Born to ride: Meet the future of BMX, Miyanda Maseti

By Chanel Retief and Yanga Sibembe 25 August 2019

Miyanda Maseti, 14-year-old South African BMX rider. Photo: Facebook/Miyanda Maseti

‘The one word I would use to describe BMX is exhilarating because it gives me an adrenaline rush.’ These are the words of 14-year-old BMX sensation, Miyanda Maseti.

Miyanda as a child? She was always bubbly and talkative,” says Lonwabo Maseti, father of 14-year-old BMX sensation, Miyanda Maseti. As her father speaks, Miyanda interjects: “I remember one time I spoke for six hours straight on the way to Durban.”

She and her father continue to have a back-and-forth playful discussion, before he continues: “She’s always been like this. Bubbly, talkative and active, very active.”

As Maseti Snr speaks to Daily Maverick, Miyanda stands in a corner in their home and watches dotingly. It is quite strange seeing her behave like this, like an ordinary 14-year-old girl. Just over 30 minutes ago when Daily Maverick met her at the Kempton BMX Club, she had no time for small talk, or even a smile. She had stone-faced focus and was the consummate professional.

Miyanda, whose name means “deeply-rooted”, and her family have their roots in the town of Ugie, Eastern Cape. However, they are based in Kempton Park. That’s when the BMX powerhouse is not jetsetting, travelling to national and international competitions.

The 14-year-old has participated in three BMX world championships in her four years of riding. Her first championship was in South Carolina in the US, followed by a trip to Baku in Azerbaijan in 2018.

In July she took part in her third world championship, in Heusden-Zolder, Belgium. And she had her best performance, reaching the semis while missing out on a place in the final by one position.

Miyanda went to Belgium on the back of being crowned provincial champion in Gauteng, where she races against boys in her age group, and beats them. She was also crowned national champion in her age group (11–13) in 2018.

Speaking about how it feels to race against boys provincially and how she came to race against them, she says: “I stopped racing against the girls’ group at the age of 11 when I became fast enough to race against the boys. I was excited to race against the boys because I saw many girls were trying that and they were super-fast. And in the beginning, I was coming last the whole time. And then I trained so I can become faster.”

Her father reckons that his little girl was born to ride.

Miyanda Maseti, 14-year-old South African BMX rider. Photo: Facebook/Miyanda Maseti

She was, like, four when I bought her her first bike on her birthday. And she took it and she rode it, even without the training wheels; I took off the training wheels on the first day and she rode it,” he told Daily Maverick.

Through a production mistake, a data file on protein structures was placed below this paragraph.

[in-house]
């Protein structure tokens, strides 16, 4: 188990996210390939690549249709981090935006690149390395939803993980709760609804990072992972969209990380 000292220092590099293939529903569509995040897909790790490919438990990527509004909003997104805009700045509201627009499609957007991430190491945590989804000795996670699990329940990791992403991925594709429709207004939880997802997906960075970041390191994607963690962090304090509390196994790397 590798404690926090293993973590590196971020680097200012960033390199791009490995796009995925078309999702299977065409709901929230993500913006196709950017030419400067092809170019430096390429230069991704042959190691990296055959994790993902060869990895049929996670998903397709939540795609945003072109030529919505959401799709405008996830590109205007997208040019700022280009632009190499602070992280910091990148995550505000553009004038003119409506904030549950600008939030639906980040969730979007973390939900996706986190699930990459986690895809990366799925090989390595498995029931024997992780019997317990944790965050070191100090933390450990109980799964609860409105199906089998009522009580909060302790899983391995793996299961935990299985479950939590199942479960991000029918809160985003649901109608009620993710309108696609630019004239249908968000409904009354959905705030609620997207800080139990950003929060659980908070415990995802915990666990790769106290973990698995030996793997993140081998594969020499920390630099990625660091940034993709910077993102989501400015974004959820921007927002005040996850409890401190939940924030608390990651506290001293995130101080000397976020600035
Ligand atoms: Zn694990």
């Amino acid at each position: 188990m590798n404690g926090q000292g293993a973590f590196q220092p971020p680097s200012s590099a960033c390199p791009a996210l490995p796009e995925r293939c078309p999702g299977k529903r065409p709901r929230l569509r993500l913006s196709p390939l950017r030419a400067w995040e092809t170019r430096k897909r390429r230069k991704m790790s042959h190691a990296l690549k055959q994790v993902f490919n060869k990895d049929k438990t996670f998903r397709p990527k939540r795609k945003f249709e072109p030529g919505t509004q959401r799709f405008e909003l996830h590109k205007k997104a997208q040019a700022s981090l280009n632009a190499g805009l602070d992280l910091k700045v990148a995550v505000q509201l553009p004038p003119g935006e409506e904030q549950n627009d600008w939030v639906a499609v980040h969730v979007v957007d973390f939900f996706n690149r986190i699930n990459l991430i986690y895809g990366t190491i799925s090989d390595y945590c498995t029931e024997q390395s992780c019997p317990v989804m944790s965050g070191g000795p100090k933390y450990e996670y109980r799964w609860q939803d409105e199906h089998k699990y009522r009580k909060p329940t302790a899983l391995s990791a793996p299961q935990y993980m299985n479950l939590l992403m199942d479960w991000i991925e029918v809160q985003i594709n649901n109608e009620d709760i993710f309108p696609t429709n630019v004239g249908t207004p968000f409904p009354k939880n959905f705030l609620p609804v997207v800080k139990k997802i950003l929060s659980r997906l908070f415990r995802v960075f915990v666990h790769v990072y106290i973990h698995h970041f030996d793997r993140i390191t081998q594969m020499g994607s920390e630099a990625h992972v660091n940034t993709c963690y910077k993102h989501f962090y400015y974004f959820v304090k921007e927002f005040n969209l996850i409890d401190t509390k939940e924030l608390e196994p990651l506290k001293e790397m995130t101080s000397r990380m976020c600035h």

One of the first people to put the sport of BMX on the map in a South African context was Sifiso Nhlapho just over a decade ago. Nhlapho was a finalist at the first inclusion of BMX as an event at the Olympic Games, in Beijing in 2008.

Since Nhlapho, riders like Kyle Dodd, Dylan Eggar, Manqoba Madida and Teagan O’Keefe have taken over the handlebars in representing South Africa as elites in the sport. None of the current crop of riders has managed to match or surpass the achievements of Nhlapho. However, Miyanda plans to do so.

Next year I want to make it to the world championship final so that I can get a world number. And In 2022 I want to go ride Junior Elite Women so I can get an Olympic number. My biggest goal is to get to the Olympics,” she says.

Despite the big dreams she now has for herself, Miyanda says her earliest memory of riding a bicycle is from she when was seven years old.

My brother and I built a ramp when I had my purple bike, not a BMX bike, just a normal bike. And then I tried to jump it and I fell.”

Since then she has had a few more tumbles off the bike, although she has mastered the art of falling without seriously injuring herself: “This year I think I cracked a rib and I sprained my thumb. And that’s all. I don’t get injured much.”

Besides the risk of injury, BMX is an expensive sport, with a bike costing anything between R18,000 and R40,000, not to mention kit and protective gear. And her father is feeling the strain. He says he would love sponsors to help with equipment so that he can invest in getting Miyanda a coach.

Coaching her is currently his other full-time job when he is not working as a Senior Consultant at Amazon Web Services.

This year, Bestmed has assisted Miyanda with making her trip to the BMX World Championships a success. She has managed to compete at the highest level, making it to the semi-finals with inadequate racing equipment and training. Further assistance in the form of sponsorship can help propel her development and dream to become the first woman world champion from the African Continent” Maseti senior says. DM


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